Blame plosive alliteration, if you will, but when people describe Homeland's Carrie Mathison, the words "brilliant" and "bipolar" are almost always used in the same sentence. She's mentally and emotionally unstable, the narrative goes, but she's also extraordinary: Although her brain chemistry thwarts her chances of lasting happiness, it gives her a broad streak of genius that makes her the country's most effective weapon in the fight against terror.
This argument, even as it's endlessly touted by the press and by Homeland's showrunners and by the actress who plays Carrie (Claire Danes), is unfortunately total garbage. Carrie is a terrible spy. If this weren’t a television show, she wouldn’t be allowed within 10 miles of Langley. Sirens would go off if her car so much as entered the GW Parkway. Yes, she has a history of mental illness that has seen her institutionalized and forcibly medicated; yes, she suffers from a related lack of impulse control, and is a narcissist with a complete lack of sympathy for anyone who isn't herself. But she’s also insanely unprofessional and sloppy in a way that’s more grating in Homeland’s fourth season than ever.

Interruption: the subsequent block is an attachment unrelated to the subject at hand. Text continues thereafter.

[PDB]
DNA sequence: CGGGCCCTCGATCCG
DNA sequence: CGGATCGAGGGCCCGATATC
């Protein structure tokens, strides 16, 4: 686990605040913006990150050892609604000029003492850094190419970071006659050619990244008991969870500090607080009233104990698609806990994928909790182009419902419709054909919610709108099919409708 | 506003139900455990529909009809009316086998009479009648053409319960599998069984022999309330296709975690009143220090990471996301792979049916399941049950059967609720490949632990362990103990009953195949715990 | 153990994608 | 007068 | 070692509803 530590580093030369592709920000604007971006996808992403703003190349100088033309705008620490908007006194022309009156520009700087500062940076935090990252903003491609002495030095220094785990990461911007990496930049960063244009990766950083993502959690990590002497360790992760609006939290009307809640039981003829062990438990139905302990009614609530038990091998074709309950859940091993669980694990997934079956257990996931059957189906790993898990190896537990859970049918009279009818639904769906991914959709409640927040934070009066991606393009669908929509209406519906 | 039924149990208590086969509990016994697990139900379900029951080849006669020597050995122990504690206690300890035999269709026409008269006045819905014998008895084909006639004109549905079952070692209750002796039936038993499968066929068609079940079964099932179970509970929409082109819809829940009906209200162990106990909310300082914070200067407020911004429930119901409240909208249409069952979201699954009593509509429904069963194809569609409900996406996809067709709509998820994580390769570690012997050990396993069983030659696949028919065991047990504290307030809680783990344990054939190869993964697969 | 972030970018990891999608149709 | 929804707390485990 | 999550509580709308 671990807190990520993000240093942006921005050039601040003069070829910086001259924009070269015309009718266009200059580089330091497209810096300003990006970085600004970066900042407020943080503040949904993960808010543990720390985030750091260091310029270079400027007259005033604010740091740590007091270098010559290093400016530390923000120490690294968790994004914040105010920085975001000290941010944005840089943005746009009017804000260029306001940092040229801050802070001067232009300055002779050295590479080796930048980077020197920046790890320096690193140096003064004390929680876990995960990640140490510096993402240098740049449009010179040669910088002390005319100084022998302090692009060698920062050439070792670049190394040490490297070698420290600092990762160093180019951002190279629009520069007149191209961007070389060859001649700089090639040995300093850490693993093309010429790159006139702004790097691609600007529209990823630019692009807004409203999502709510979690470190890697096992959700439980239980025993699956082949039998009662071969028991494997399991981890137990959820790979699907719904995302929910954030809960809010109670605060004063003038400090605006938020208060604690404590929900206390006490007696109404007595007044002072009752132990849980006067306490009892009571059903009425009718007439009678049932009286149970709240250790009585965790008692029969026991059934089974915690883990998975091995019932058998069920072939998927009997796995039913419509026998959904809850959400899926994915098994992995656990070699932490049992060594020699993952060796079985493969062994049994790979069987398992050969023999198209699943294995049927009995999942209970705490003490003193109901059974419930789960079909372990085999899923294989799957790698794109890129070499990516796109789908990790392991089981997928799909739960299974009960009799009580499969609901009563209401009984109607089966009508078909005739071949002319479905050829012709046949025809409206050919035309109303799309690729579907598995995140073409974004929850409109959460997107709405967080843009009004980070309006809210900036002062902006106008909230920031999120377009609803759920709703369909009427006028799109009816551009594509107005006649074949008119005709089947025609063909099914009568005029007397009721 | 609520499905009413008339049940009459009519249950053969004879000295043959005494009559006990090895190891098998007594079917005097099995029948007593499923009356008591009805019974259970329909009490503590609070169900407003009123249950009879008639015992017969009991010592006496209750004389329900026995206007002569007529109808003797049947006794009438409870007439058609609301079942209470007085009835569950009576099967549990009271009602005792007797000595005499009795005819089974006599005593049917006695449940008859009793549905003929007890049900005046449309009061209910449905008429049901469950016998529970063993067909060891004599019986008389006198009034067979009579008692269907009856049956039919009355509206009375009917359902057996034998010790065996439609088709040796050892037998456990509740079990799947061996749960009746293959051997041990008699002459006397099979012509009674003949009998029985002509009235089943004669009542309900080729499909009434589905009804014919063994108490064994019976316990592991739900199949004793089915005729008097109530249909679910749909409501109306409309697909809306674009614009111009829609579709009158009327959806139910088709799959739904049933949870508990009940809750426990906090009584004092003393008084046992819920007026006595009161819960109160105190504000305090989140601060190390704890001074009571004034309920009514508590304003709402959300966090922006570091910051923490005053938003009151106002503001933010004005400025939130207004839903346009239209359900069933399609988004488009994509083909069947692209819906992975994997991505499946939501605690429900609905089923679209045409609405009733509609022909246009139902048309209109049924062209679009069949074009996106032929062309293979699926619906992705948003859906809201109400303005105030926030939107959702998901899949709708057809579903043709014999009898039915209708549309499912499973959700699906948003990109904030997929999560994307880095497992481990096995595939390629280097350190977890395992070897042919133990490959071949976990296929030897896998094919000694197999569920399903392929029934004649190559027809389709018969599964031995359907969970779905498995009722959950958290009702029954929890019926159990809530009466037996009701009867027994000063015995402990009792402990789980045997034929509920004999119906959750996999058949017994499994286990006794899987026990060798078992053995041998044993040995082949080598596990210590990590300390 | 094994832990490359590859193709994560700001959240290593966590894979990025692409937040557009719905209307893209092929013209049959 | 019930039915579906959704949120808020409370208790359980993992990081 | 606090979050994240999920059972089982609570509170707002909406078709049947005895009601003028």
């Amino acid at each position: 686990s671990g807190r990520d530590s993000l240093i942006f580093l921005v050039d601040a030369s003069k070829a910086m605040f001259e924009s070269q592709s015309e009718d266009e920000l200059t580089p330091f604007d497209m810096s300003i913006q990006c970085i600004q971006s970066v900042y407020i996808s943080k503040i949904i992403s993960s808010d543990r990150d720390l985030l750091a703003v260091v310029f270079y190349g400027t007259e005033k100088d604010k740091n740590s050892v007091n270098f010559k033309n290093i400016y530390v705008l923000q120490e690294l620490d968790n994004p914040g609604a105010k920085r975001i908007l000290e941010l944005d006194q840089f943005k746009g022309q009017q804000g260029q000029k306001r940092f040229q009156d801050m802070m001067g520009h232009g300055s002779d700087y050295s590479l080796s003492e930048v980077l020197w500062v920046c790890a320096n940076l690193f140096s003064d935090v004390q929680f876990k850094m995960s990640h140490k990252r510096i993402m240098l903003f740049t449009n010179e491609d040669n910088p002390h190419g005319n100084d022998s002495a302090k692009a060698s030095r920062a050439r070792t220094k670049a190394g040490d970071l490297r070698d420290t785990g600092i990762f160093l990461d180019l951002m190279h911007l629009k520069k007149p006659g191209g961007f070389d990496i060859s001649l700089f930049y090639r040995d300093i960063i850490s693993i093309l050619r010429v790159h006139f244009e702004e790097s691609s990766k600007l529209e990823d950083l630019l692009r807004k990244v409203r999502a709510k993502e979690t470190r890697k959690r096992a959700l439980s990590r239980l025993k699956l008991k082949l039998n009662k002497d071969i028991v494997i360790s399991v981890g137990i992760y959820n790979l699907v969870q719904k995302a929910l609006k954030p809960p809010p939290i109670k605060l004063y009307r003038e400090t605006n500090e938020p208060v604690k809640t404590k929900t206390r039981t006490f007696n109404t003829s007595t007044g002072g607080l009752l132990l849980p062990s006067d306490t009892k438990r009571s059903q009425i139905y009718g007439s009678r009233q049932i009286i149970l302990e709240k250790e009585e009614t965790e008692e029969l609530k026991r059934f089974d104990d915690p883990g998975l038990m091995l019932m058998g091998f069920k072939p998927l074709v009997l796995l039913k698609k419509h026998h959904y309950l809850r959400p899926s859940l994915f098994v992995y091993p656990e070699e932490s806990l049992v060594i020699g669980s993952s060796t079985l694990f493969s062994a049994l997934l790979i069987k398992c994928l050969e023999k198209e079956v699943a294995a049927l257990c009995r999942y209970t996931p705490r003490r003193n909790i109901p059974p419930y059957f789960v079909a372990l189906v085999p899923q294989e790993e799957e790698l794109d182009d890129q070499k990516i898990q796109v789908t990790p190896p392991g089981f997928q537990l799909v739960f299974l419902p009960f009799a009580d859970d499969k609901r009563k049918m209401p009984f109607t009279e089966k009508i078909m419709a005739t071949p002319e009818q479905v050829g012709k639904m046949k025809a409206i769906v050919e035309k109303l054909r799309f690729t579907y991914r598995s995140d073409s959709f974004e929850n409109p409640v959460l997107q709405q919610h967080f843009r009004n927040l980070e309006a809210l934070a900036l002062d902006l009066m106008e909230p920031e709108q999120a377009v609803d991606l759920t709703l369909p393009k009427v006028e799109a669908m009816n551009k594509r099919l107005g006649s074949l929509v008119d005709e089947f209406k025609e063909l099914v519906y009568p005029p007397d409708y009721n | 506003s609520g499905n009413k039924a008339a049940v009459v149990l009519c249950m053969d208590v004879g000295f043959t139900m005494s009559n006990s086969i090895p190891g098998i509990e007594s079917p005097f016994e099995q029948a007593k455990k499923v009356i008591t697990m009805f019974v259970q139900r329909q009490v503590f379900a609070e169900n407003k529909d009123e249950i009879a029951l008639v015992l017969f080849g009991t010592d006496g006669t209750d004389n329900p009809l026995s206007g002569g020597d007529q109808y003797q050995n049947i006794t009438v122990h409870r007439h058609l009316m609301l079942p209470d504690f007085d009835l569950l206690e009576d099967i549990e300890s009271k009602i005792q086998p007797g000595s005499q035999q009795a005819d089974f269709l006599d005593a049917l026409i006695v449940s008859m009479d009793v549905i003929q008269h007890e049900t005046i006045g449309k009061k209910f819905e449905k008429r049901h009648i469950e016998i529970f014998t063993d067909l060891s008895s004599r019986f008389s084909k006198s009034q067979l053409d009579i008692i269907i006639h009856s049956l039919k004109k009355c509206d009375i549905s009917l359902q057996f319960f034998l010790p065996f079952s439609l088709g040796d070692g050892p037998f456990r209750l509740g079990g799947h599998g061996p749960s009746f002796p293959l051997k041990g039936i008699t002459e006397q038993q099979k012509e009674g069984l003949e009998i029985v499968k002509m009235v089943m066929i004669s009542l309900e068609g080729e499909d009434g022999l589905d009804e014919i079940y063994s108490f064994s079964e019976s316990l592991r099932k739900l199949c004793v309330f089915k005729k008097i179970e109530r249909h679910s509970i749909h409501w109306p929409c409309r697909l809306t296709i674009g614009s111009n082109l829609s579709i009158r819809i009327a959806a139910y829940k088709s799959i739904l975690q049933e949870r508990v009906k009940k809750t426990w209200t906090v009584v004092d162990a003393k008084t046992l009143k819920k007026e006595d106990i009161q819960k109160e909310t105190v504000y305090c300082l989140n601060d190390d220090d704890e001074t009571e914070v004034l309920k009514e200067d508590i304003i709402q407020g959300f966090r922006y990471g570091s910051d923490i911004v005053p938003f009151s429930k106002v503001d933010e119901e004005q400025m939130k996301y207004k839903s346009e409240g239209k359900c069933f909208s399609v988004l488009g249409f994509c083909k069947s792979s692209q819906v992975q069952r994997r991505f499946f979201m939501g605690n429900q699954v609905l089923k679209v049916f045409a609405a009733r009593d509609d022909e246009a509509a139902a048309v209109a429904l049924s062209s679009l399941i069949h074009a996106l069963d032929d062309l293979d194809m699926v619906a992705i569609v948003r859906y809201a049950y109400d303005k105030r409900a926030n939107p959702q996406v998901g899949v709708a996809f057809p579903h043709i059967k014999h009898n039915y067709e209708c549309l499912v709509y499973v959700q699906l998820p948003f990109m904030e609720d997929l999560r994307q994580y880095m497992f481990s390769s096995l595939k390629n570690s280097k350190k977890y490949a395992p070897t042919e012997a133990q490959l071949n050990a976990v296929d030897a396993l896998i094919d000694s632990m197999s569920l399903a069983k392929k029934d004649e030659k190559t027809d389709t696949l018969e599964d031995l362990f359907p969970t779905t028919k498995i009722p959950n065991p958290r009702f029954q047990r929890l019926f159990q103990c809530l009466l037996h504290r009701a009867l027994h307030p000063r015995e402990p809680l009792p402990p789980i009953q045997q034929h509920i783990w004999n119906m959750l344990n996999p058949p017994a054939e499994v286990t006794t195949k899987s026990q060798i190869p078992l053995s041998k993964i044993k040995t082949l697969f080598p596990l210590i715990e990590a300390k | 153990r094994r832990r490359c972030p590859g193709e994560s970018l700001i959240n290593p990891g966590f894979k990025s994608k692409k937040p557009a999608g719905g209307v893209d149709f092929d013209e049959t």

In her relatively short and extremely stormy tenure at the CIA, Carrie has slept with her boss (Estes) and broken up his marriage, seen one asset (Hasan) executed in Pakistan, lied to another (Lynne) that she was under CIA protective surveillance (after which Lynne was promptly assassinated), illegally spied on a returning Marine (Brody), slept with said Marine and given him information that helped him beat a polygraph, gotten another asset (al-Zahrani) killed by a briefcase bomb during a meet, gone rogue on the streets of Beirut, slept with Brody after she knew he was hatching terrorist plots against the U.S., gotten pregnant by Brody after she knew he helped assassinate the vice president, and then helped Brody escape after a bombing she failed to predict that ended up killing almost 200 people at Langley. And that's just the first two seasons.